Many WiR roles are based in university libraries, and, as a 2019 article in University Affairs points out, university libraries and other libraries are also engaging with Wikipedia in other ways (Aschaiek 2019). Speaking to the library community, the American Libraries Association publication Leveraging Wikipedia, Connecting Communities of Knowledge (2018) emphasizes the common goals of the library and Wikipedia communities and offers advice for how to increase engagement in Wikipedia editing in library communities—public libraries as well as research ones—which includes hiring WiRs (Proffitt 2018).

WiR programs are of interest to the wider community as well. A 2014 article in The Atlantic about the Houghton Library’s WiR program links the program the Library’s mandate, particularly its goal of making its information and resources—its “treasures”—openly available to the wider community (Garber).

A 2015 piece in USA Today about West Virginia University’s WiR program notes that it was created specifically to address Wikipedia’s gender bias, something that other Wikipedians in Residence have also addressed since, including, in Canada, Concordia University Library WiR Amber Berson and University of Alberta WiR Erin O’Neil. Similarly, a 2019 Macleans article highlights the necessity for students and other users and contributors to Wikipedia to think critically about the platform, including asking who is contributing information and moderating contributions, and what the community’s biases are (Hutchins).

In a 2019 interview published on The Conversation, WiR for the Philadelphia’s Science History Institute Mary Mark Ockerbloom points out that WiR positions can be controversial within the Wikipedia community, particularly when they are paid positions, out of concern about conflicts of interest. Ockerbloom notes that conflict of interest is an important concern for all Wikipedia editors, but that being paid to edit content is not necessarily a conflict, particularly because Wikipedia, cultural institutions, and the WiRs they employ share common goals (Hocquet 2019).

Reactions fro the Broader Academic Community

The emergence of WiR programs is a sign of changing attitudes toward Wikipedia within the academic community. In the years following Wikipedia’s launch, many in the academic community dismissed it as inaccurate and unreliable.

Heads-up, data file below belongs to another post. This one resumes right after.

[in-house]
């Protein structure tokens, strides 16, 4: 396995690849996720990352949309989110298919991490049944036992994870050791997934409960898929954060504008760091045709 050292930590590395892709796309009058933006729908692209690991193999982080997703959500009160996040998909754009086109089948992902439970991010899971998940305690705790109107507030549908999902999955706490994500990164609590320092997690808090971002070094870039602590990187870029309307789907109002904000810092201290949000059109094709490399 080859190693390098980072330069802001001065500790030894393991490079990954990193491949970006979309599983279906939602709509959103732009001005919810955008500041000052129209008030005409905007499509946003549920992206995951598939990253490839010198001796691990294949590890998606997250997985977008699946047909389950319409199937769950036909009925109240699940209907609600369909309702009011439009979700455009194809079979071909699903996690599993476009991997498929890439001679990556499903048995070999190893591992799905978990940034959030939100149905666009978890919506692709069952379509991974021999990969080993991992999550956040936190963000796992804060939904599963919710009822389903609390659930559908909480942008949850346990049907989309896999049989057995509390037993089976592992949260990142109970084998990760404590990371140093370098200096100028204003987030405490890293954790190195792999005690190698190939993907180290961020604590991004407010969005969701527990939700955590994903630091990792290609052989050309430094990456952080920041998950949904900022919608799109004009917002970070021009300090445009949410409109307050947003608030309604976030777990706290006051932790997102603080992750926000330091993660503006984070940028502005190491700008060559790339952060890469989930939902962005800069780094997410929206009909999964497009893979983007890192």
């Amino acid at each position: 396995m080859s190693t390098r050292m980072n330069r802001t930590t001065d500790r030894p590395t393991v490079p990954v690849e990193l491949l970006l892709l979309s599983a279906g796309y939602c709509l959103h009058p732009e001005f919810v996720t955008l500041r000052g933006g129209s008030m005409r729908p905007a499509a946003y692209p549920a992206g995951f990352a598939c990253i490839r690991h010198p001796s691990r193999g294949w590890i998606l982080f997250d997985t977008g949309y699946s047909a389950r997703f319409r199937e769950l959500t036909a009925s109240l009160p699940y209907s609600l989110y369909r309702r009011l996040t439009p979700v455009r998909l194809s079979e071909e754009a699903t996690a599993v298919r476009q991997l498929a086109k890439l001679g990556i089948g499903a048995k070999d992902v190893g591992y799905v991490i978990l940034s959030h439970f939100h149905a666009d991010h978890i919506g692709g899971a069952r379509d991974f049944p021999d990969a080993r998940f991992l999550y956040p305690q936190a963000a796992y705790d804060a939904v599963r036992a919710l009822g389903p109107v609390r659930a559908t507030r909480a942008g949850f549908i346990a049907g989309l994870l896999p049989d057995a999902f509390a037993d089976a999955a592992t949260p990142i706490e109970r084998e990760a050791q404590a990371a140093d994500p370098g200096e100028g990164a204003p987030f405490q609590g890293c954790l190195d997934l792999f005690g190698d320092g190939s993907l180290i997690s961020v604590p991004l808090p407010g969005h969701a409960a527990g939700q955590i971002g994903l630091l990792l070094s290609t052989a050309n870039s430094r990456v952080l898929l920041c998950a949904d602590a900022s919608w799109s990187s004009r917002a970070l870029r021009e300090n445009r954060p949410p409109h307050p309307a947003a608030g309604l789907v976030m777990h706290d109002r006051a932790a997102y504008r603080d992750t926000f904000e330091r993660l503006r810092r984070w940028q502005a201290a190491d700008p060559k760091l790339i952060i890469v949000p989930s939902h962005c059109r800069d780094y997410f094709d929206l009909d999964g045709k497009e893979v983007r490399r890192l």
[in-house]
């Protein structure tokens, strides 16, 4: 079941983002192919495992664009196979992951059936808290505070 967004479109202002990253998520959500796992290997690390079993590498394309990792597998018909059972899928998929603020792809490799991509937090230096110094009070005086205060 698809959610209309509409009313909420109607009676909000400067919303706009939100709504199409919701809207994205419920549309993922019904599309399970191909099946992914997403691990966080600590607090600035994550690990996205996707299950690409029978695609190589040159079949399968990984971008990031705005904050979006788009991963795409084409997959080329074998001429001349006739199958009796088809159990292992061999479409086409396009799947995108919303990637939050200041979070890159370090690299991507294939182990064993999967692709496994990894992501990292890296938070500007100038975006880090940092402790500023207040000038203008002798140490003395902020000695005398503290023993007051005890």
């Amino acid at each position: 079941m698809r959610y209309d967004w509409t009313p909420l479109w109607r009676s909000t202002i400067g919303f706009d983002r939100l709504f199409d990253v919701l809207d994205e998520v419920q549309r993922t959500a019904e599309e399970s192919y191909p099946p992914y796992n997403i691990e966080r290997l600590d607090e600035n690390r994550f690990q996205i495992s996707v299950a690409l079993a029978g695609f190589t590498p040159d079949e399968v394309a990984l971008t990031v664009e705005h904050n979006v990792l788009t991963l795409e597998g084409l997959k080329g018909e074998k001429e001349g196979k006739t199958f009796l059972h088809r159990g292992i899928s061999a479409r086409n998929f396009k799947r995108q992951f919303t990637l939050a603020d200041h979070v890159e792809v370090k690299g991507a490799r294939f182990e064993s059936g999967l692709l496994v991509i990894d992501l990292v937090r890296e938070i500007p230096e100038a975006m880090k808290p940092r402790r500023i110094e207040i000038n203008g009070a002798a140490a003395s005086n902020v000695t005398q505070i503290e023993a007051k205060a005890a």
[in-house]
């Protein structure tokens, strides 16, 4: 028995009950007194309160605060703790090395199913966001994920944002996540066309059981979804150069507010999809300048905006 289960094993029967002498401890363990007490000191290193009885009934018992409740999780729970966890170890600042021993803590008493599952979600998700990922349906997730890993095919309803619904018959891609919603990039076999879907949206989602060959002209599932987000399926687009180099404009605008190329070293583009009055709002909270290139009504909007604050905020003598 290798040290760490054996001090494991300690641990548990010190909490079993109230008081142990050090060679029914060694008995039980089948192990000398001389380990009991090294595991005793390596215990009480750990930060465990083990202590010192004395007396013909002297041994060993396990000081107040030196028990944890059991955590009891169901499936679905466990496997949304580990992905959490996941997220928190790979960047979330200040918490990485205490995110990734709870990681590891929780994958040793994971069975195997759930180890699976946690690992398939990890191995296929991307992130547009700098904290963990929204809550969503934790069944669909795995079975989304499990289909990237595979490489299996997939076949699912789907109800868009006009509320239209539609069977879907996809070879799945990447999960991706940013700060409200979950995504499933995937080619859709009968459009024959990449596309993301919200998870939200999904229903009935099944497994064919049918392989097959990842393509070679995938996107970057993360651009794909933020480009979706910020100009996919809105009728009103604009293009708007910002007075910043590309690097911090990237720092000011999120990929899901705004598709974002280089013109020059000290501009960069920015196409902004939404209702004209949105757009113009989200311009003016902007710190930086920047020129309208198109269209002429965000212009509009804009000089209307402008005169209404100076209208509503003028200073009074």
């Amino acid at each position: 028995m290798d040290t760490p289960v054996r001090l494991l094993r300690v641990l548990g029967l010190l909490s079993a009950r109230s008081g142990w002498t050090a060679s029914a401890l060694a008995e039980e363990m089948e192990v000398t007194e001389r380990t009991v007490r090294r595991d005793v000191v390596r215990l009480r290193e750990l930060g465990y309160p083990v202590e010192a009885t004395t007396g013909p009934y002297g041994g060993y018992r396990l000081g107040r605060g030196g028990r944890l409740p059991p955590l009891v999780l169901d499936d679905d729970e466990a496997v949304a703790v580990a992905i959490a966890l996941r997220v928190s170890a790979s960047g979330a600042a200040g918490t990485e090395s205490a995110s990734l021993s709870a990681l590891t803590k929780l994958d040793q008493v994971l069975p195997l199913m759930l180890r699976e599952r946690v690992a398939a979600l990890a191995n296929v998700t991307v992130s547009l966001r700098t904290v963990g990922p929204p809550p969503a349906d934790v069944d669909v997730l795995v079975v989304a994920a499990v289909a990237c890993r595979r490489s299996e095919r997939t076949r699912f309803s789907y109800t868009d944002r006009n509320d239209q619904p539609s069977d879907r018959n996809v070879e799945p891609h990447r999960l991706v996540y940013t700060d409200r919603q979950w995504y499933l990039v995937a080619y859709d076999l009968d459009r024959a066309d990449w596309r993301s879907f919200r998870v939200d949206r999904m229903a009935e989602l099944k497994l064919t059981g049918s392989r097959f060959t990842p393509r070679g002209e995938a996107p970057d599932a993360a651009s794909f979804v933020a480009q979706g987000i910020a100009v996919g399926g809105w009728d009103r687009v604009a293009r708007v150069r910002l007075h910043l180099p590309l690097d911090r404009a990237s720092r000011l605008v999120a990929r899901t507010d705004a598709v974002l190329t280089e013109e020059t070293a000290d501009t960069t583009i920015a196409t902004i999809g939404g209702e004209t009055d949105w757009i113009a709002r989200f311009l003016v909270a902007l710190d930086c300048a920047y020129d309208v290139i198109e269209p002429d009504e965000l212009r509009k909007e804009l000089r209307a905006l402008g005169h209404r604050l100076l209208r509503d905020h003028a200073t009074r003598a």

Now, realizing that it is where many students, community members, and researchers go for information, many in the academic community—including former University of Victoria Honorary Resident Wikipedian Constance Crompton—are calling upon the community to improve the quality and reliability of its information and use it as a platform for sharing the wealth of knowledge that the community possesses (Hutchins).

Wikipedian in Residence Programs and Open Scholarship

As an open, collaborative, nonprofit, and community-led resource that aims to make information available and accessible online, Wikipedia’s mission and goals align closely with that of the Open Scholarship movement.

WiR programs often address gaps in the Wikipedia’s knowledge base, addressing and bringing awareness to issues related to inequalities in access to knowledge and the sharing of knowledge from marginalized communities.

Moreover, Wikipedia and other Wikimedia projects are important components of the global open knowledge infrastructure. For example, Wikidata is a significant hub for linked open data. Andy Mabbett, the WiR for ORCID, notes that ORCID iDs can be used as persistent identifiers in Wikipedia for scholars, who may not have VIAF (Virtual International Authority File) identifiers or other persistent identifiers (see “ORCID: Connecting Research and Researchers,” “ORCID Update: Integrating ORCID iDs into Research Funding Workflows,” “The UK Persistent Identifier (PID) Consortium,” and “Wikidata in Research Libraries”). In this way, Wikidata and Wikipedia can be integrated into the broader digital research infrastructure.

Works Cited

Aschaiek, Sharon. “Advancing Academia with Wikipedia.” University Affairs. February 26, 2019.

Cohen, Noam. 2010. “Venerable British Museum Enlists in the Wikipedia Revolution.” New York Times. June 4, 2010.

Crabtree, Trent. 2015. “West Virginia University to Hire ‘Wikipedian in Residence.” USA Today. July 24, 2015.

Crompton, Constance. 2020. “Familiar Wikidata: The Case for Building a Data Source we can Trust.” October 31, 2020.

Garber, Megan. 2014. “Harvard’s Looking for a ‘Wikipedian in Residence.” The Atlantic. March 12, 2014.

“Gender Bias on Wikipedia.” 2020. Wikipedia. December 11, 2020.

Hocquet, Alexandre. 2019. “On the Job with a ‘Wikipedian in Residence.” The Conversation. July 10, 2019.

The Humanities Data Lab. n.d. Cultural Data/Data for Culture.

Hutchins, Aaron. 2019. “Why Universities are Hiring ‘Wikipedeans-in-Residence.” Macleans. October 3, 2019.

Meadows, Alice. 2016. “Meet our Wikipedian-in-Residence, Andy Mabbett!” ORCiD. January 15, 2016.

Proffitt, Merrilee. 2018. Leveraging Wikipedia: Connecting Communities of Knowledge. ALA Editions.

Robinson-Clogg, Graeme. 2020. “Getting Started with Wikipedia.” Radical Access: Scholarly Publishing + Open Access. Simon Fraser University Library. October 7, 2020.

Straumsheim, Carl. 2015. “University Hopes ‘Wikipedian in Residence’ will Tackle Gender Gap.” Times Higher Education. July 20, 2015.

“Wikimedian in Residence.” 2020. Wikimedia. December 10, 2020.

“Wikipedian in Residence.” 2020. Wikipedia. December 15, 2020.